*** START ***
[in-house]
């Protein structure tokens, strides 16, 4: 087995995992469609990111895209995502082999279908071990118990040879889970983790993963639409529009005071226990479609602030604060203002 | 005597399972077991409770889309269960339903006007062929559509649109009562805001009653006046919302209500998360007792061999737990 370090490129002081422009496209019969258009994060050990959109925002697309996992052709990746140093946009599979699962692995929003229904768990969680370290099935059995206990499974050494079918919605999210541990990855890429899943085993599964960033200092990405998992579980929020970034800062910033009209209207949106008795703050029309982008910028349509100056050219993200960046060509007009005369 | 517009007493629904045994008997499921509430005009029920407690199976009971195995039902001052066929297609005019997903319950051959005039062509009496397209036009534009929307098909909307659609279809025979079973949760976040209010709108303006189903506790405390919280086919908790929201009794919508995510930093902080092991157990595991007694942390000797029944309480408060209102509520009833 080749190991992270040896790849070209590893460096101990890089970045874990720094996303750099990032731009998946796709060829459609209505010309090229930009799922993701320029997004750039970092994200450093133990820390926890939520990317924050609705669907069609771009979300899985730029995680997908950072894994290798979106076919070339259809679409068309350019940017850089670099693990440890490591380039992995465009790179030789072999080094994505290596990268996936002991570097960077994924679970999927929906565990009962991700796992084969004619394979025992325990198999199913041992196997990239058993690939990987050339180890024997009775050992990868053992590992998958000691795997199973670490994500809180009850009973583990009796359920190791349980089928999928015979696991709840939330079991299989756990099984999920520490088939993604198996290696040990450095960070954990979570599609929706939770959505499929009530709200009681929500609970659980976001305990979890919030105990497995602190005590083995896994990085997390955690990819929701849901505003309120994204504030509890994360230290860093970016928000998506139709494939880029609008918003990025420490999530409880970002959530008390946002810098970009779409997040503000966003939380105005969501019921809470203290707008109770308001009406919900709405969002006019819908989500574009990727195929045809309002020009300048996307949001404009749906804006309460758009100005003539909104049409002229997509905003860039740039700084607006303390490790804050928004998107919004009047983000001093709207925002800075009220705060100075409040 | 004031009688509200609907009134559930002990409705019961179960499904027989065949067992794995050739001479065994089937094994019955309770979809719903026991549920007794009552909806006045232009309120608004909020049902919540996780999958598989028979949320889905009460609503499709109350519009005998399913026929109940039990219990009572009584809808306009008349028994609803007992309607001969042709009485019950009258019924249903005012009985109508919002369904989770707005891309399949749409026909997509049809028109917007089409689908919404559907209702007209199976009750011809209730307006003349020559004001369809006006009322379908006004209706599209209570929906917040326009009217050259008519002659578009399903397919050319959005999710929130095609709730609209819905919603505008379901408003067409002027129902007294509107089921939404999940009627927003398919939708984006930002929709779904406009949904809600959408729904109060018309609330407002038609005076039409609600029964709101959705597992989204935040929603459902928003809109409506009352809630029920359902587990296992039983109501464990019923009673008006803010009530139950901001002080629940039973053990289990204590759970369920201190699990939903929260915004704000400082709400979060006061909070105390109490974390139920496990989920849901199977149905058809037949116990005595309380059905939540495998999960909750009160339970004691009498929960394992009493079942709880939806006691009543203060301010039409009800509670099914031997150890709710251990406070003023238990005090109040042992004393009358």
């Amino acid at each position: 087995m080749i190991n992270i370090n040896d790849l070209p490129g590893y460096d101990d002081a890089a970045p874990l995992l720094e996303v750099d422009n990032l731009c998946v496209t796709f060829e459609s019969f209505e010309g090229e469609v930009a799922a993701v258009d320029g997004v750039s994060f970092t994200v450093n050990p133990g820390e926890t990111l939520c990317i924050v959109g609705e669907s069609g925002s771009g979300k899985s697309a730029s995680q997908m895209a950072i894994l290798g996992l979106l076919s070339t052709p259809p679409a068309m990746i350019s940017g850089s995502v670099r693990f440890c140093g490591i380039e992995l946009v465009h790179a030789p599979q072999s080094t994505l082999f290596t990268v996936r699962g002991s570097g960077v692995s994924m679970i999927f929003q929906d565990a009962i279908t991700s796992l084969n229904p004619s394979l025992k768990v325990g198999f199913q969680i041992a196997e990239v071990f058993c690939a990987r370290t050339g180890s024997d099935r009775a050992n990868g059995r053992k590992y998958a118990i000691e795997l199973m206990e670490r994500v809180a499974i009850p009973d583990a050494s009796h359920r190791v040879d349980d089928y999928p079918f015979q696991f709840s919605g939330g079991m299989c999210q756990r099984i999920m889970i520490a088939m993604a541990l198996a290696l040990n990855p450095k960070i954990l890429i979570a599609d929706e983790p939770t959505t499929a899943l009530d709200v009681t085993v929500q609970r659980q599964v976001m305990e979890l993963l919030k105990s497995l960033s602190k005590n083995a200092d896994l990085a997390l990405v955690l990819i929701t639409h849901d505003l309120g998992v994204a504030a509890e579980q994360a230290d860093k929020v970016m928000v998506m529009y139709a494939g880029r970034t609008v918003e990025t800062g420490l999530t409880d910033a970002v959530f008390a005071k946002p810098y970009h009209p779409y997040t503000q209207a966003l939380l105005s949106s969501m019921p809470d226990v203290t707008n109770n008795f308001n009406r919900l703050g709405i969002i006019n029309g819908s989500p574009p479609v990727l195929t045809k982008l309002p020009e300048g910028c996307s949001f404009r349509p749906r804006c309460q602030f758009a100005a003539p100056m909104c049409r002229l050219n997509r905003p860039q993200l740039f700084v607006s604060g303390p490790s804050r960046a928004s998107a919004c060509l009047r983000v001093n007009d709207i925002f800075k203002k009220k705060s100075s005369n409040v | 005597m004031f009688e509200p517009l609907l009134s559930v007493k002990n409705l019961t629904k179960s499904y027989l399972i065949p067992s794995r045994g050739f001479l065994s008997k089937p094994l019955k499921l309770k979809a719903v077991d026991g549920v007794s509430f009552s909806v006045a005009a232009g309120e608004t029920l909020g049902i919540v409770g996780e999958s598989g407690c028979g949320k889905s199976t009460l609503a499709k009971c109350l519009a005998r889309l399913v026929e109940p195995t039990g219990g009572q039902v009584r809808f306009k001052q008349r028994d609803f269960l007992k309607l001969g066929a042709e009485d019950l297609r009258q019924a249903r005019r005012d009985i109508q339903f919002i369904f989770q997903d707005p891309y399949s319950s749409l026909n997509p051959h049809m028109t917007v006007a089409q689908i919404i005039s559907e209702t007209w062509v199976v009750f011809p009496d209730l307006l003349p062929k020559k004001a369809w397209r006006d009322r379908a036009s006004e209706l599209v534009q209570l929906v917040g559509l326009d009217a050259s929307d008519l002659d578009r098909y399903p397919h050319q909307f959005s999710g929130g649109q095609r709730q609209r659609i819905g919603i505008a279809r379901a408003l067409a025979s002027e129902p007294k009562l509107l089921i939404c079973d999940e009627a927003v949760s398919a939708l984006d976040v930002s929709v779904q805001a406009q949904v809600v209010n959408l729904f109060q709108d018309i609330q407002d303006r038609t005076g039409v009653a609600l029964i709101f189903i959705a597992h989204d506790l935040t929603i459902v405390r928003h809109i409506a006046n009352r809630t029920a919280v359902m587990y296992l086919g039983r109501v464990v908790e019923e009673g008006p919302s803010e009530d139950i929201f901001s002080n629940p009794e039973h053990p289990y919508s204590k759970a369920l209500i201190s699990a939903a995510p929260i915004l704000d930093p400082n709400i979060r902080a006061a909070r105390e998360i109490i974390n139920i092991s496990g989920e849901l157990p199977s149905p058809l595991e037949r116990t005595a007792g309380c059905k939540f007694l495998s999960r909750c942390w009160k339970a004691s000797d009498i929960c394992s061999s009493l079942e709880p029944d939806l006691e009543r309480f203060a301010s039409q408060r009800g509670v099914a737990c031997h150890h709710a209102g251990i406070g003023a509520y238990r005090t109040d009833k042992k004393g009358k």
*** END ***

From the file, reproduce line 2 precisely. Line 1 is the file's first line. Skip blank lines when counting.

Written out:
């Protein structure tokens, strides 16, 4: 087995995992469609990111895209995502082999279908071990118990040879889970983790993963639409529009005071226990479609602030604060203002 | 005597399972077991409770889309269960339903006007062929559509649109009562805001009653006046919302209500998360007792061999737990 370090490129002081422009496209019969258009994060050990959109925002697309996992052709990746140093946009599979699962692995929003229904768990969680370290099935059995206990499974050494079918919605999210541990990855890429899943085993599964960033200092990405998992579980929020970034800062910033009209209207949106008795703050029309982008910028349509100056050219993200960046060509007009005369 | 517009007493629904045994008997499921509430005009029920407690199976009971195995039902001052066929297609005019997903319950051959005039062509009496397209036009534009929307098909909307659609279809025979079973949760976040209010709108303006189903506790405390919280086919908790929201009794919508995510930093902080092991157990595991007694942390000797029944309480408060209102509520009833 080749190991992270040896790849070209590893460096101990890089970045874990720094996303750099990032731009998946796709060829459609209505010309090229930009799922993701320029997004750039970092994200450093133990820390926890939520990317924050609705669907069609771009979300899985730029995680997908950072894994290798979106076919070339259809679409068309350019940017850089670099693990440890490591380039992995465009790179030789072999080094994505290596990268996936002991570097960077994924679970999927929906565990009962991700796992084969004619394979025992325990198999199913041992196997990239058993690939990987050339180890024997009775050992990868053992590992998958000691795997199973670490994500809180009850009973583990009796359920190791349980089928999928015979696991709840939330079991299989756990099984999920520490088939993604198996290696040990450095960070954990979570599609929706939770959505499929009530709200009681929500609970659980976001305990979890919030105990497995602190005590083995896994990085997390955690990819929701849901505003309120994204504030509890994360230290860093970016928000998506139709494939880029609008918003990025420490999530409880970002959530008390946002810098970009779409997040503000966003939380105005969501019921809470203290707008109770308001009406919900709405969002006019819908989500574009990727195929045809309002020009300048996307949001404009749906804006309460758009100005003539909104049409002229997509905003860039740039700084607006303390490790804050928004998107919004009047983000001093709207925002800075009220705060100075409040 | 004031009688509200609907009134559930002990409705019961179960499904027989065949067992794995050739001479065994089937094994019955309770979809719903026991549920007794009552909806006045232009309120608004909020049902919540996780999958598989028979949320889905009460609503499709109350519009005998399913026929109940039990219990009572009584809808306009008349028994609803007992309607001969042709009485019950009258019924249903005012009985109508919002369904989770707005891309399949749409026909997509049809028109917007089409689908919404559907209702007209199976009750011809209730307006003349020559004001369809006006009322379908006004209706599209209570929906917040326009009217050259008519002659578009399903397919050319959005999710929130095609709730609209819905919603505008379901408003067409002027129902007294509107089921939404999940009627927003398919939708984006930002929709779904406009949904809600959408729904109060018309609330407002038609005076039409609600029964709101959705597992989204935040929603459902928003809109409506009352809630029920359902587990296992039983109501464990019923009673008006803010009530139950901001002080629940039973053990289990204590759970369920201190699990939903929260915004704000400082709400979060006061909070105390109490974390139920496990989920849901199977149905058809037949116990005595309380059905939540495998999960909750009160339970004691009498929960394992009493079942709880939806006691009543203060301010039409009800509670099914031997150890709710251990406070003023238990005090109040042992004393009358």